Kaitlin describes this week as one of the most challenging times of their lives.

“Those seven days were terrifying,” Kaitlin said. “And we were exhausted. Between her father and I, one of us was always there with her, and we were often there together. We are from Winchester, Kentucky, and we have three other children at home, so we had a lot of help from family at the time.”

Because they live out of town, they also received a room at Lexington’s Ronald McDonald House to support them while Maisyn was in recovery. And when Maisyn was discharged, they were thrilled to have their baby home.

“When she was discharged, we were so excited,” Kaitlin said. “She didn’t have many restrictions besides for thickening her food and liquids. The thickener we added helped her tolerate liquids better when swallowing.”

Now, Maisyn is happy and healthy. Doctors are continuing to monitor her swallowing and ensuring that Maisyn has no other anomalies in her body, as one anomaly increases her chances of having others. But, as of now, they do not believe that Maisyn will need any other surgeries, and she has since been moved off liquid thickeners.

“Her swallowing is much better now,” Kaitlin said. “She coughs sometimes still when drinking, but it is nothing like it was. She has gained nearly two pounds since her discharge and her voice is back and louder than ever — which we love. She is truly doing amazing.”

Kaitlin says that the care Maisyn received through Kentucky Children’s was so stellar, it inspired her to shift her career path. She plans to enter a nursing program next fall with the goal of becoming a pediatric care nurse so she can help other children in need like Maisyn.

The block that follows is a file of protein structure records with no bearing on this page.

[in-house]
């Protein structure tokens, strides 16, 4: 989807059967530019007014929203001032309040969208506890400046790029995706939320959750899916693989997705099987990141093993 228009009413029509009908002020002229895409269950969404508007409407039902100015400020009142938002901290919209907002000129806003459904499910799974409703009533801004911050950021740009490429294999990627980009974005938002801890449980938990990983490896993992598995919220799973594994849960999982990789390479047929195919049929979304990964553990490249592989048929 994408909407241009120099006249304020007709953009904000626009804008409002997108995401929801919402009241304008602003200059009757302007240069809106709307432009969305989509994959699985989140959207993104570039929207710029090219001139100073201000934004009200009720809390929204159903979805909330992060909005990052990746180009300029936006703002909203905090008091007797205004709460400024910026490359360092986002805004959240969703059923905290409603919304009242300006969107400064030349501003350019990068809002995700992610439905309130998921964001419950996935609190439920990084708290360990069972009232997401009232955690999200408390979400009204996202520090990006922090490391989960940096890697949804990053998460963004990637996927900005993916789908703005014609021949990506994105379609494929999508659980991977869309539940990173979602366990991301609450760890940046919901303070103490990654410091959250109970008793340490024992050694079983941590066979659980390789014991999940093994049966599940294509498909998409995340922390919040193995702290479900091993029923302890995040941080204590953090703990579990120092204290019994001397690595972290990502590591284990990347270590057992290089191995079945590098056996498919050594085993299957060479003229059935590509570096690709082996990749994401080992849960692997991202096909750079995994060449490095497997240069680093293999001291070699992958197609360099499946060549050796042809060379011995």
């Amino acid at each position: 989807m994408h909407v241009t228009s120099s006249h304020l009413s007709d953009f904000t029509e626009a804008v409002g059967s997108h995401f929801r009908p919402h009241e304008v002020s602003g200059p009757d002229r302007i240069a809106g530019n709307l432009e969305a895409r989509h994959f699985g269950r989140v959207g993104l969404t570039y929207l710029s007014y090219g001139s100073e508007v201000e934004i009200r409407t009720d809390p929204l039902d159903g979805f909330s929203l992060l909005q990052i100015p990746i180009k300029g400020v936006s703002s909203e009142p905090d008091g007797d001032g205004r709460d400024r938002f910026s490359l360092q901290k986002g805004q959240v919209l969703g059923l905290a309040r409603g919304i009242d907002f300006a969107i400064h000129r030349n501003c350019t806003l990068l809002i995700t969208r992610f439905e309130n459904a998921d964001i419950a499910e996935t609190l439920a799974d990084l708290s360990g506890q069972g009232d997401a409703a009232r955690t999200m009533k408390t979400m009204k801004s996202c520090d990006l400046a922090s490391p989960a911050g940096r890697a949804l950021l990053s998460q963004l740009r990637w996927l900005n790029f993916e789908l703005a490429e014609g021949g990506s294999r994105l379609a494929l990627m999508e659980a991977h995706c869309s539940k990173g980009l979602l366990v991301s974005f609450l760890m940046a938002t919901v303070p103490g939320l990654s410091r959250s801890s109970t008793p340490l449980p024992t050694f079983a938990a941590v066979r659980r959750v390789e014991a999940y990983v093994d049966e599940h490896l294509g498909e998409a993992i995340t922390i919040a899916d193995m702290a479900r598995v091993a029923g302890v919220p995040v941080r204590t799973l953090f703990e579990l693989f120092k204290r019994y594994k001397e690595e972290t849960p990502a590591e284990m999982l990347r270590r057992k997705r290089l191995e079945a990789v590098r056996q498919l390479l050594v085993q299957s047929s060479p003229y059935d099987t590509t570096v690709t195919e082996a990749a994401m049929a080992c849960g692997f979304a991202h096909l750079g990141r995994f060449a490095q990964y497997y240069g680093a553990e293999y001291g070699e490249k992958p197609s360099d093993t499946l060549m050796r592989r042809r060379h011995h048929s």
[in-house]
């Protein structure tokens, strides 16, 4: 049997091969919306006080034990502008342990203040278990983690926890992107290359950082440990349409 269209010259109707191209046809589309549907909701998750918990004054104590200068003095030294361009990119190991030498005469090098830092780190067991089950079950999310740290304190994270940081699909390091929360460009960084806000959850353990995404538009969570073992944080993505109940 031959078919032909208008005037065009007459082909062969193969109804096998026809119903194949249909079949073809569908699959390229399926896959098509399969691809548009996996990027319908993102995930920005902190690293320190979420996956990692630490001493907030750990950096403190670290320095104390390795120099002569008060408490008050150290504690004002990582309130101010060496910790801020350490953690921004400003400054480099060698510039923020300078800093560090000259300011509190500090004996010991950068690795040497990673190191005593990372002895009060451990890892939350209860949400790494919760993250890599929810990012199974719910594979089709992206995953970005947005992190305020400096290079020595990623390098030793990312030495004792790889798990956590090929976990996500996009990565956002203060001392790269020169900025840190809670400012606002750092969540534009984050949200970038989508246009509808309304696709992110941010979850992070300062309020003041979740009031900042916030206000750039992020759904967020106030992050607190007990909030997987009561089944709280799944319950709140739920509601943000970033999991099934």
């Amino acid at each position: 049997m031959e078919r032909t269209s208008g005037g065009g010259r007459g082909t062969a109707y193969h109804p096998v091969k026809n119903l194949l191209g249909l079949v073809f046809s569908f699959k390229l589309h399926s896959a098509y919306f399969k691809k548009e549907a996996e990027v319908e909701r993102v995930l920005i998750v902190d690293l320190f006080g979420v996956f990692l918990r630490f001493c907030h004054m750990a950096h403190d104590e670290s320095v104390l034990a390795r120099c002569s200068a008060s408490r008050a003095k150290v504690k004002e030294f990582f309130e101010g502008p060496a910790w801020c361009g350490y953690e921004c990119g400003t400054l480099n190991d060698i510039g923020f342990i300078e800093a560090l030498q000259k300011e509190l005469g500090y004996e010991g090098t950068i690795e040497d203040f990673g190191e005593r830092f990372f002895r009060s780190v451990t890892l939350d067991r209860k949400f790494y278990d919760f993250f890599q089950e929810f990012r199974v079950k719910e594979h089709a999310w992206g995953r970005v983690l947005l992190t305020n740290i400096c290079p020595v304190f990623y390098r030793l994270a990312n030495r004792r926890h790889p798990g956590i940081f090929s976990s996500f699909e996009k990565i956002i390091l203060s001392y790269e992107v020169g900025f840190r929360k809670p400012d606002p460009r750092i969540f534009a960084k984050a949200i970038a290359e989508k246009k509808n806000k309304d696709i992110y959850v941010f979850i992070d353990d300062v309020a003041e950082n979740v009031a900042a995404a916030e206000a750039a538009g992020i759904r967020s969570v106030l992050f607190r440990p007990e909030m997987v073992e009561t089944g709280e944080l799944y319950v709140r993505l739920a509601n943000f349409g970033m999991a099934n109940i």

“We just could not have done it without them,” Kaitlin said. “They treated us with such care and kindness during one of the most difficult moments in our lives, and I just want to be able to give back in the same way they do. That’s why I’m heading into a nursing program next fall, and I want to go into pediatrics. It just feels like this is what I’m supposed to do.”

Kaitlin and her husband will be forever grateful for the care team that helped their daughter return home safe and healthy.

“The pediatric ICU staff, speech pathology, pediatric surgery, pediatric ENT, respiratory therapy, child life, the chaplains, our employers, our friends and family, and the Ronald McDonald House. Thank you all,” Kaitlin said. “Without every single one of these people, we would not have survived.”

Worhunsky wants it to be noted that this was a true team effort — from many facets of UK HealthCare.

“This success is a result of the outstanding multidisciplinary care we offer at Kentucky Children’s,” Worhunsky said. “From our speech and language pathologist, Kaitlyn Minchin, to Dr. Azbell and his pediatric ENT team, to our operating room team including Dr. Weaver of pediatric anesthesia, and to Dr. Nelson and the entire pediatric ICU team that cared for Maisyn. I think Maisyn’s case was a wonderful example of the complex care we can provide at KCH — with outstanding outcomes. As we say in pediatric surgery, we don’t just strive to save lives, but to save lifetimes.”

As the state’s flagship, land-grant institution, the University of Kentucky exists to advance the Commonwealth. We do that by preparing the next generation of leaders — placing students at the heart of everything we do — and transforming the lives of Kentuckians through education, research and creative work, service and health care. We pride ourselves on being a catalyst for breakthroughs and a force for healing, a place where ingenuity unfolds. It's all made possible by our people — visionaries, disruptors and pioneers — who make up 200 academic programs, a $476.5 million research and development enterprise and a world-class medical center, all on one campus.